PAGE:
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Irwin/McGraw-Hill © The McGraw-Hill Companies, Inc., 2003 8.1 PERT/CPM Models for Project Management

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McGraw-Hill/Irwin © The McGraw-Hill Companies, Inc., 2003 8.2 Project Management Characteristics of Projects –Unique, one-time operations –Involve a large number of activities that must be planned and coordinated –Long time-horizon –Goals of meeting completion deadlines and budgets Examples –Building a house –Planning a meeting –Introducing a new product PERTProject Evaluation and Review Technique CPMCritical Path Method –A graphical or network approach for planning and coordinating large-scale projects.

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McGraw-Hill/Irwin © The McGraw-Hill Companies, Inc., 2003 8.3 Example: Building a House ActivityTime (Days) Immediate Predecessor Foundation4 Framing10Foundation Plumbing9Framing Electrical6Framing Wall Board8Plumbing, Electrical Siding16Framing Paint Interior5Wall Board Paint Exterior9Siding Fixtures6Int. Paint, Ext. Paint

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McGraw-Hill/Irwin © The McGraw-Hill Companies, Inc., 2003 8.4 Gantt Chart

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McGraw-Hill/Irwin © The McGraw-Hill Companies, Inc., 2003 8.5 PERT and CPM Procedure 1.Determine the sequence of activities. 2.Construct the network or precedence diagram. 3.Starting from the left, compute the Early Start (ES) and Early Finish (EF) time for each activity. 4.Starting from the right, compute the Late Finish (LF) and Late Start (LS) time for each activity. 5.Find the slack for each activity. 6.Identify the Critical Path.

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McGraw-Hill/Irwin © The McGraw-Hill Companies, Inc., 2003 8.6 Notation tDuration of an activity ESThe earliest time an activity can start EFThe earliest time an activity can finish (EF = ES + t) LSThe latest time an activity can start and not delay the project LFThe latest time an activity can finish and not delay the project SlackThe extra time that could be made available to an activity without delaying the project (Slack = LS – ES) Critical PathThe sequence(s) of activities with no slack

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McGraw-Hill/Irwin © The McGraw-Hill Companies, Inc., 2003 8.7 PERT/CPM Project Network

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McGraw-Hill/Irwin © The McGraw-Hill Companies, Inc., 2003 8.8 Calculation of ES, EF, LF, LS, and Slack GOING FORWARD ES = Maximum of EFs for all predecessors EF = ES + t GOING BACKWARD LF = Minimum of LS for all successors LS = LF – t Slack = LS – ES = LF – EF

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McGraw-Hill/Irwin © The McGraw-Hill Companies, Inc., 2003 8.9 Building a House: ES, EF, LS, LF, Slack ActivityESEFLSLFSlack (a) Foundation04040 (b) Framing4144 0 (c) Plumbing142317263 (d) Electrical1420 266 (e) Wall Board233126343 (f) Siding143014300 (g) Paint Interior313634393 (h) Paint Exterior303930390 (i) Fixtures394539450

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McGraw-Hill/Irwin © The McGraw-Hill Companies, Inc., 2003 8.10 PERT/CPM Project Network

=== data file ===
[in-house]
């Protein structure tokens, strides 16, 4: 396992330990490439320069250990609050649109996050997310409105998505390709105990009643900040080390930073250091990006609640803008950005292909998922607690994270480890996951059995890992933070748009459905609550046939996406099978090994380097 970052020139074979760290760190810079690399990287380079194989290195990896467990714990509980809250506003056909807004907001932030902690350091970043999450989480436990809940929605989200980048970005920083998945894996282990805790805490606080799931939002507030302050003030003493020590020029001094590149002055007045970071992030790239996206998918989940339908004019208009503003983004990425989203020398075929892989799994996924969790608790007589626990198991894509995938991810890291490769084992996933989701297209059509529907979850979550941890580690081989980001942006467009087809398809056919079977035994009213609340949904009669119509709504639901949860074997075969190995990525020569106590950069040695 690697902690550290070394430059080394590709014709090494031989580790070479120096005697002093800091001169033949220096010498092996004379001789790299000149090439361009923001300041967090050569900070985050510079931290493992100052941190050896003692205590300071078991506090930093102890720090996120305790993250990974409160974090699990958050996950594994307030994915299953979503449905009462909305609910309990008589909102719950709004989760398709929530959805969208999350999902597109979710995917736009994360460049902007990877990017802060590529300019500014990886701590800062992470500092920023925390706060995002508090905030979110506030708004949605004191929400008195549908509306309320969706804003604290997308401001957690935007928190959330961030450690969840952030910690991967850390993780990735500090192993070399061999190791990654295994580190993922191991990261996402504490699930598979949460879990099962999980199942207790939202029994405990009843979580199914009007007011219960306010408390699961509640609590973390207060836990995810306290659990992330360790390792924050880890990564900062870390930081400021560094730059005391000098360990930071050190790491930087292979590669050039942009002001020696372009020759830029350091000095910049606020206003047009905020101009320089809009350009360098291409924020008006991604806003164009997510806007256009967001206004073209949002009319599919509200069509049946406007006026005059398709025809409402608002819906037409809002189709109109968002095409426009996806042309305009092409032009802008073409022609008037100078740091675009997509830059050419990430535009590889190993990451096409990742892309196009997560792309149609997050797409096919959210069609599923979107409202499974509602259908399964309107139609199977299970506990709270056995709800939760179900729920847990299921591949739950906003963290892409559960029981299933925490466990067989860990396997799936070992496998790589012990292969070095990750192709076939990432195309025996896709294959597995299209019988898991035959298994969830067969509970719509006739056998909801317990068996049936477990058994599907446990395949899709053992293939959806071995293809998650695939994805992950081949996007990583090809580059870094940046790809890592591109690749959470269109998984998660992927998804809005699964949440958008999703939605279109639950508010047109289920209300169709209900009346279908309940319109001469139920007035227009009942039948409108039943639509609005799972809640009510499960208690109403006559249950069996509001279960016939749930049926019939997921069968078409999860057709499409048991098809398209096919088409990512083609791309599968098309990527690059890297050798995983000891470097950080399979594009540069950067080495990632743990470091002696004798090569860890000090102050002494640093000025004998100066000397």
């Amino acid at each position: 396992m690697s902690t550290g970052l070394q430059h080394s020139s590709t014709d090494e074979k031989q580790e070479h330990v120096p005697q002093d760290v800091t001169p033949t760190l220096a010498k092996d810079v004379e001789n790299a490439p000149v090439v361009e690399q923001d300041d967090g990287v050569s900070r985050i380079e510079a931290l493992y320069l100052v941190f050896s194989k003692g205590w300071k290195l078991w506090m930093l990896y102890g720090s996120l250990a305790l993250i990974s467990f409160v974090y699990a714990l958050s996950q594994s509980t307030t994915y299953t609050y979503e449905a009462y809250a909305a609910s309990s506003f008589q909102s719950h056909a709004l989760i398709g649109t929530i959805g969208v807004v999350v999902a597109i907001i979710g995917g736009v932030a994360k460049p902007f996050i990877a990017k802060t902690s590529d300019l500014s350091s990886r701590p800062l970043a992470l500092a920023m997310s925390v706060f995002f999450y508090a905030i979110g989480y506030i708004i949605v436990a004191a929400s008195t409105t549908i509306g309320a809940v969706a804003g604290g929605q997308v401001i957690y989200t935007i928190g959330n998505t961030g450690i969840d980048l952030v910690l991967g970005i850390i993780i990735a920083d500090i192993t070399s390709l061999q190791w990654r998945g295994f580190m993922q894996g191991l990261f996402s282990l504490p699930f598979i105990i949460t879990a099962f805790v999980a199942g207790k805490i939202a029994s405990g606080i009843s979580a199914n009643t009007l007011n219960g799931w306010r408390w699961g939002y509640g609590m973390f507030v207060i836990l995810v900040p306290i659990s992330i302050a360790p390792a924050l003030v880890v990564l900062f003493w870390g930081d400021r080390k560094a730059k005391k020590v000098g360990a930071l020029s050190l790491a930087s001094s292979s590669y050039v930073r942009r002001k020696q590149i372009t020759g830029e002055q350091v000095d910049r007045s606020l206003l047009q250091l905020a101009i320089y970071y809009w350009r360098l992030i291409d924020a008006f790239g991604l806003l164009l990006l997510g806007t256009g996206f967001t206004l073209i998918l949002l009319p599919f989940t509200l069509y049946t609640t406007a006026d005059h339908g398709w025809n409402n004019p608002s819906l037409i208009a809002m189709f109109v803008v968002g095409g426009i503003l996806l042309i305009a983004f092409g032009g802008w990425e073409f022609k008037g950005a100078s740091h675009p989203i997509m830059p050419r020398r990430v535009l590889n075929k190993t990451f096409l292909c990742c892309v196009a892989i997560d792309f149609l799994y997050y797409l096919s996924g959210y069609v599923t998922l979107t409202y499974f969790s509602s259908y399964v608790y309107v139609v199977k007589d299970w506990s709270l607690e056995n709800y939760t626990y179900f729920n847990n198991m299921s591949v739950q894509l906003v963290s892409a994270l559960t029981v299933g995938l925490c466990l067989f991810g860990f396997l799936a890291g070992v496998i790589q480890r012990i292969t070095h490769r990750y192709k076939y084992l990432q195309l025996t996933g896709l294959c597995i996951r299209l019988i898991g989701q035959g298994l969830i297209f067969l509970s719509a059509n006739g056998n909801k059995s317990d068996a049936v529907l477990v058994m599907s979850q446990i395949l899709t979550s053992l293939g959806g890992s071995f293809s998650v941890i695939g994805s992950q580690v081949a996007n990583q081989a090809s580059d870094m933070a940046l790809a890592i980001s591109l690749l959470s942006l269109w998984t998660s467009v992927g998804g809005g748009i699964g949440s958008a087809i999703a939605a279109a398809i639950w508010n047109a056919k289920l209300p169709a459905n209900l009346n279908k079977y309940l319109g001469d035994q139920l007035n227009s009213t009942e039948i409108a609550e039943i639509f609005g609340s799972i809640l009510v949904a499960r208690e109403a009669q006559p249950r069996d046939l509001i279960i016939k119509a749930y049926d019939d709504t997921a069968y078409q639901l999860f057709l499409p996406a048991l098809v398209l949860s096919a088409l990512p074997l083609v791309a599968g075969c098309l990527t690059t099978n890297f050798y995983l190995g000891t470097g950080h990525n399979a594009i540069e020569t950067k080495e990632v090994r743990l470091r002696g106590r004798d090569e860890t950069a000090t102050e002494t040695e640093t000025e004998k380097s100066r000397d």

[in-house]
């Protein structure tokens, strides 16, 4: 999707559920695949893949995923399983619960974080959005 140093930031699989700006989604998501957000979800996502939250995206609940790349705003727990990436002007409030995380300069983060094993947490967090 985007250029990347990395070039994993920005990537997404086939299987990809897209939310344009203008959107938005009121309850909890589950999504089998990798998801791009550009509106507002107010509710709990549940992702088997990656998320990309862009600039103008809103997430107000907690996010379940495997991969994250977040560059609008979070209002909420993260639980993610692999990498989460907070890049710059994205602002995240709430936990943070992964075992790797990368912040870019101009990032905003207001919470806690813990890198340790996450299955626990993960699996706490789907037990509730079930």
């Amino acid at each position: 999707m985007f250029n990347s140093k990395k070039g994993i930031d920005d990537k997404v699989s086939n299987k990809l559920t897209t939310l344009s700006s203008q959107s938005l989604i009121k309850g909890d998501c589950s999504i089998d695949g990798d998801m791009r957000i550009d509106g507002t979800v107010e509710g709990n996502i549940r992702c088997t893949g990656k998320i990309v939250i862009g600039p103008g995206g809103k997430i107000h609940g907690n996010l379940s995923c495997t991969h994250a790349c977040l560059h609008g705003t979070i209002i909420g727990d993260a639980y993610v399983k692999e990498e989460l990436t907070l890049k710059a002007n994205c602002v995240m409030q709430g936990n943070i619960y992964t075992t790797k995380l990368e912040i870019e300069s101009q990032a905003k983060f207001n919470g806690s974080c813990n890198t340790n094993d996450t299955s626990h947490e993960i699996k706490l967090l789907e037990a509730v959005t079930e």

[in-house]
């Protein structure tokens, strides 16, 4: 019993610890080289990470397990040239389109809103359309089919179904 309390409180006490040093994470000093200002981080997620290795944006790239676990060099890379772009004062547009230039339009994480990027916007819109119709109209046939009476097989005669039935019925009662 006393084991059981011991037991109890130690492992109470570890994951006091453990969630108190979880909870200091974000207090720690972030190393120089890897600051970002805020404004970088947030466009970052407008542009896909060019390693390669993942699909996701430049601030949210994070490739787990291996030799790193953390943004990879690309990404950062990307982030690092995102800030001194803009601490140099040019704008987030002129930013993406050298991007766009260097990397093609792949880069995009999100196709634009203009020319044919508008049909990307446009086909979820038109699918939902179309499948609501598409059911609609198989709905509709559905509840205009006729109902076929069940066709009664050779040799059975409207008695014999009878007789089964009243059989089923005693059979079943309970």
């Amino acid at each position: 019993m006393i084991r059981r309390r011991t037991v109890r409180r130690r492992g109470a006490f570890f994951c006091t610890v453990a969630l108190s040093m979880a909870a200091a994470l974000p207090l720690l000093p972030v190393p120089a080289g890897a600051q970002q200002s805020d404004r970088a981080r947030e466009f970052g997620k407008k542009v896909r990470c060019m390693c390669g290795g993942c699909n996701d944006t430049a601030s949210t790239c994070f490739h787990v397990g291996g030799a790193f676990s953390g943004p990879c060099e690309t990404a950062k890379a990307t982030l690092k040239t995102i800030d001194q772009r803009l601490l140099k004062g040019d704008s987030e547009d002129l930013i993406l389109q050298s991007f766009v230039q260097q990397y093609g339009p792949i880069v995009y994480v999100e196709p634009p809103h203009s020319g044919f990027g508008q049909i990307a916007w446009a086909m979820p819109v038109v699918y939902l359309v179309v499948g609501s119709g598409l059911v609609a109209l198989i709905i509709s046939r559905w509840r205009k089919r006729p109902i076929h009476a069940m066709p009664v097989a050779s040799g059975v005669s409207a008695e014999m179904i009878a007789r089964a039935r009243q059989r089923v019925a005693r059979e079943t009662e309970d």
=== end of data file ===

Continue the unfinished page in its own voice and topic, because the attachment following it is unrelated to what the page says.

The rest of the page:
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McGraw-Hill/Irwin © The McGraw-Hill Companies, Inc., 2003 8.11 Example #2: ES, EF, LS, LF, Slack ActivityESEFLSLFSlack a04040 b04151 c47581 d48480 e4125131 f4116132 g8 8 0 h81110132 i 1813180 j111613182

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McGraw-Hill/Irwin © The McGraw-Hill Companies, Inc., 2003 8.12 Reliable Construction Company Project The Reliable Construction Company has just made the winning bid of $5.4 million to construct a new plant for a major manufacturer. The contract includes the following provisions: –A penalty of $300,000 if Reliable has not completed construction within 47 weeks. –A bonus of $150,000 if Reliable has completed the plant within 40 weeks. Questions: 1.How can the project be displayed graphically to better visualize the activities? 2.What is the total time required to complete the project if no delays occur? 3.When do the individual activities need to start and finish? 4.What are the critical bottleneck activities? 5.For other activities, how much delay can be tolerated? 6.What is the probability the project can be completed in 47 weeks? 7.What is the least expensive way to complete the project within 40 weeks? 8.How should ongoing costs be monitored to try to keep the project within budget?

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McGraw-Hill/Irwin © The McGraw-Hill Companies, Inc., 2003 8.13 Activity List for Reliable Construction ActivityActivity Description Immediate Predecessors Estimated Duration (Weeks) AExcavate2 BLay the foundationA4 CPut up the rough wallB10 DPut up the roofC6 EInstall the exterior plumbingC4 FInstall the interior plumbingE5 GPut up the exterior sidingD7 HDo the exterior paintingE, G9 IDo the electrical workC7 JPut up the wallboardF, I8 KInstall the flooringJ4 LDo the interior paintingJ5 MInstall the exterior fixturesH2 NInstall the interior fixturesK, L6

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McGraw-Hill/Irwin © The McGraw-Hill Companies, Inc., 2003 8.14 Reliable Construction Project Network

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McGraw-Hill/Irwin © The McGraw-Hill Companies, Inc., 2003 8.15 The Critical Path A path through a network is one of the routes following the arrows (arcs) from the start node to the finish node. The length of a path is the sum of the (estimated) durations of the activities on the path. The (estimated) project duration equals the length of the longest path through the project network. This longest path is called the critical path. (If more than one path tie for the longest, they all are critical paths.)

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McGraw-Hill/Irwin © The McGraw-Hill Companies, Inc., 2003 8.16 The Paths for Reliables Project Network PathLength (Weeks) Start A B C D G H M Finish 2 + 4 + 10 + 6 + 7 + 9 + 2 = 40 Start A B C E H M Finish 2 + 4 + 10 + 4 + 9 + 2 = 31 Start A B C E F J K N Finish 2 + 4 + 10 + 4 + 5 + 8 + 4 + 6 = 43 Start A B C E F J L N Finish 2 + 4 + 10 + 4 + 5 + 8 + 5 + 6 = 44 Start A B C I J K N Finish 2 + 4 + 10 + 7 + 8 + 4 + 6 = 41 Start A B C I J L N Finish 2 + 4 + 10 + 7 + 8 + 5 + 6 = 42

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McGraw-Hill/Irwin © The McGraw-Hill Companies, Inc., 2003 8.17 ES and EF Values for Reliable Construction for Activities that have only a Single Predecessor

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McGraw-Hill/Irwin © The McGraw-Hill Companies, Inc., 2003 8.18 ES and EF Times for Reliable Construction

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McGraw-Hill/Irwin © The McGraw-Hill Companies, Inc., 2003 8.19 LS and LF Times for Reliables Project